Drive along the Cascade Lakes Highway and you’re bound to recognize the names: Sparks, Elk, Hosmer. You’ve heard those names for a reason. They’re among the most beautiful and most popular lakes the region has to offer. With such easy access from the road, however, it’s not really a place you go for solitude.
Fortunately, the region has plenty of other mountain lakes to offer. And if you’re more interested in scenery than paddling a canoe or kayak, you can avoid the crowds by heading to some of the lesser-known lakes in the region.
On Monday afternoon, my wife, Kateryna, and I headed for Doris Lake, an easy, less than 3-mile hike from the road. That’s close enough for a half-day trip, but far enough to keep the crowds at bay. And it’s a pretty nice trail to hike, making the journey just as pleasant as the destination.
We started out from the Six Lakes Trailhead, just past the Elk Lake Resort turnoff on the Cascade Lakes Highway when coming from Bend. (How they decided there were only six lakes along that trail is beyond me.)
The trail has a very mild incline, climbing initially through a thin forest of lodgepole pines. There seemed to be more downed trees than standing ones as the first mile involved crawling over and around trees that had fallen across the trail.
“This is like walking through a giant game of pick-up sticks,” my wife said.
But what you can’t step over can be easily passed off-trail. The trail crosses various streams with well-built footbridges. After a mile, we came to Blow Lake. A number of side trails lead to its shores.
But here’s the real downside of all those mountain lakes: Where there’s plenty of water, there are plenty of mosquitoes. Luckily, my wife had reminded me to bring along some “bug juice.” It took three separate applications to ward off the voracious skeeters. Don’t even think of heading there unprotected.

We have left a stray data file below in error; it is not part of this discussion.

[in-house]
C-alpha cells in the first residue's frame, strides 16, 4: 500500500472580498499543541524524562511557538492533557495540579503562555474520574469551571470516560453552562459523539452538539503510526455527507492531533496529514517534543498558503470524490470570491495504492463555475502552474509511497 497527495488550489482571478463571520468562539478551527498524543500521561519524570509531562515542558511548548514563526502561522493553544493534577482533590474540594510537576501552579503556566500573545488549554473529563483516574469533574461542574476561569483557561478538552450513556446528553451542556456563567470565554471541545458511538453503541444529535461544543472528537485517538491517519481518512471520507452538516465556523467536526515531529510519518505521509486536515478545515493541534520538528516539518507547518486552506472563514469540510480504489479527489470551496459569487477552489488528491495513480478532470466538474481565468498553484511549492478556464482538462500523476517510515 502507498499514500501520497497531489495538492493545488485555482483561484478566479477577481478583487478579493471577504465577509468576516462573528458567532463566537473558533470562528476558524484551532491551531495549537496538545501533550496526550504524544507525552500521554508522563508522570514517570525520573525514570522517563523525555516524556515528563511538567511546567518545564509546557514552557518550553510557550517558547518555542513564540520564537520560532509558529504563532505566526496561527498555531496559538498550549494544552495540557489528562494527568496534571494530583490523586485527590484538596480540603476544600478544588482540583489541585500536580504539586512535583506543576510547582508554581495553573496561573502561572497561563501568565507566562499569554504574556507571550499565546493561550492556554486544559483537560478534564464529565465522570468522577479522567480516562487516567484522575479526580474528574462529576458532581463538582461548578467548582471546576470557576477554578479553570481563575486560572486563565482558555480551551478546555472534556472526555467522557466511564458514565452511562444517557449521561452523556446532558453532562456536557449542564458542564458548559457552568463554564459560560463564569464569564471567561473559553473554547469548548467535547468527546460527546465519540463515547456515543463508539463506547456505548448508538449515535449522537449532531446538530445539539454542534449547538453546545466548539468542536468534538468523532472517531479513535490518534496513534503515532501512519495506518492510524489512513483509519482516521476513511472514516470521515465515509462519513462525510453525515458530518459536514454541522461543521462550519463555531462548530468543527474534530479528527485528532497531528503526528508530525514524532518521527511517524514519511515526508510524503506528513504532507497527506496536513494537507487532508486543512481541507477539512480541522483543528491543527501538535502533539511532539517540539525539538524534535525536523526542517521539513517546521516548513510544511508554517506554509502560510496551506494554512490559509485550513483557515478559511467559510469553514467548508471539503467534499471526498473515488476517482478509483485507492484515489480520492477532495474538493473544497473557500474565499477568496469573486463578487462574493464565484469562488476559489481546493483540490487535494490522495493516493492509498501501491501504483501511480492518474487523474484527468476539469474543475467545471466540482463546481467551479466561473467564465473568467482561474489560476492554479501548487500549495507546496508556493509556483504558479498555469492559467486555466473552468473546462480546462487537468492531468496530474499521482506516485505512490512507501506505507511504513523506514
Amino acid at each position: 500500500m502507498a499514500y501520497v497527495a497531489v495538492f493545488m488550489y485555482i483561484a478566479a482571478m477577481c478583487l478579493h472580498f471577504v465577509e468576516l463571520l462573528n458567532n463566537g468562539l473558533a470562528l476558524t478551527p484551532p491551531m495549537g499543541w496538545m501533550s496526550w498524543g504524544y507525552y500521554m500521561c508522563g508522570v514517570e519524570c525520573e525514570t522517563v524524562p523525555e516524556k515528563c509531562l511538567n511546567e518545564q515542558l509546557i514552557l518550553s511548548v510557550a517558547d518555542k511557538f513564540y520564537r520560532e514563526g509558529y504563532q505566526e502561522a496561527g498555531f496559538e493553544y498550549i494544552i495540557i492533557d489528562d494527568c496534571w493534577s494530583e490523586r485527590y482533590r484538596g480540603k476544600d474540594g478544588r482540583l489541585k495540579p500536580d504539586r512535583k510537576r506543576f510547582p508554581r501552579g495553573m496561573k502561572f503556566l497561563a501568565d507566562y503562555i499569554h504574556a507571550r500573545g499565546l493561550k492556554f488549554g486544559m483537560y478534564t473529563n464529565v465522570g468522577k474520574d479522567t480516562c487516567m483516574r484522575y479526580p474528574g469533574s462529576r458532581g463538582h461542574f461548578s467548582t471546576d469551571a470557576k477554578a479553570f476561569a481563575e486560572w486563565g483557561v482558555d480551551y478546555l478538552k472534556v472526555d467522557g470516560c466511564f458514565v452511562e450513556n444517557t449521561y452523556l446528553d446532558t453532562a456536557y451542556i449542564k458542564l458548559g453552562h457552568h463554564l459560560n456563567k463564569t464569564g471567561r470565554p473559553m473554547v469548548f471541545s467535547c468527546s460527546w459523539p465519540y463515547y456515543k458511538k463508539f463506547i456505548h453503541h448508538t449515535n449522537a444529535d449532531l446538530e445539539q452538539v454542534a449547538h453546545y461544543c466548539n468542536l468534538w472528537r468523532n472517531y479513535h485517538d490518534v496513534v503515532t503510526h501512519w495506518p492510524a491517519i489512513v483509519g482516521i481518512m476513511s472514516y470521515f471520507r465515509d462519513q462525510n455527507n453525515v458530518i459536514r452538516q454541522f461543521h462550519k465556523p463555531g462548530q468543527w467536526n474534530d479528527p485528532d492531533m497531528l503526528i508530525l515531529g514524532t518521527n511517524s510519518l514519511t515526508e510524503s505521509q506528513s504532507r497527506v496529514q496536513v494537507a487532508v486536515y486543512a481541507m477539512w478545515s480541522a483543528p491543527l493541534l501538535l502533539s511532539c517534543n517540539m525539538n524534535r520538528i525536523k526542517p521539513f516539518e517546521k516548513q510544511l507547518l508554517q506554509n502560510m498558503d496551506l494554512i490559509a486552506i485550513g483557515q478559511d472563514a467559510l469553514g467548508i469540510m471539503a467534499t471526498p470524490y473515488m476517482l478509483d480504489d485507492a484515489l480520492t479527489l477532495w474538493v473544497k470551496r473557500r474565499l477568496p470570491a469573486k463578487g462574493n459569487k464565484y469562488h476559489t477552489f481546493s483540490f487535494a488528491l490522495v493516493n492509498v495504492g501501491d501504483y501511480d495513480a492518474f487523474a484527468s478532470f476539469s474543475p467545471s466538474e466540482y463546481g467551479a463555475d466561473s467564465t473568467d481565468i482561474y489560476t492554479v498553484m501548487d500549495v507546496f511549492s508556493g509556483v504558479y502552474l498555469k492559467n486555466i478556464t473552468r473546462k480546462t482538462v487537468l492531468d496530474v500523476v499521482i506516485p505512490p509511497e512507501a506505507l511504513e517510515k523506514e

Blow Lake, although scenic, was not our destination, so we hiked on. The trail continues through thicker, greener forest, with a lot fewer downed trees. It’s another mile and a half to Doris Lake over easy terrain.
Once you see the blue-green waters of the lake through the trees, you can find any number of side trails to the shore. The area is reserved for day-use only, but there are a number of lovely spots for a lunch or just taking in the scenery.
Head out onto some of the finger-like promontories that are surrounded by water on three sides. A big rocky butte on the far shore dominates the view.
The water here is crystal clear, inviting a swim. My wife, an avid canoer, longed for a boat. (She suggested later that perhaps I could portage our canoe in next time.)
If you have more time and energy, you can visit plenty more lakes from there. Senoj Lake is a mile and a half farther, while Cliff Lake, at the 7-mile mark, makes for a more strenuous day trip. You can head farther to Porky Lake or Mink Lake (8.5 miles), but they are probably better options for an overnight backpacking trip.
After enjoying a snack and a cool drink, we snapped some pictures and reapplied the bug juice. We headed back along the trail, navigating the same downed trees on the way back.
On the return, there are great views of Mount Bachelor, South Sister and Broken Top through the trees. We read that the trail is a popular horse route. But on this afternoon, we saw nobody.
We had Doris Lake and the trail to ourselves.
If you go
Getting there: From Bend, take Cascades Lakes Highway about 34 miles, about two miles past the Elk Lake Resort turnoff; turn right at a trailhead sign; park at the end of the turnabout at the Six Lakes Trailhead.
Difficulty: Easy. Currently, downed trees provide some additional challenge.
Cost: Northwest Forest parking pass required; free wilderness permit available at trailhead.
Contact: Bend-Fort Rock Ranger District, 541-383-4000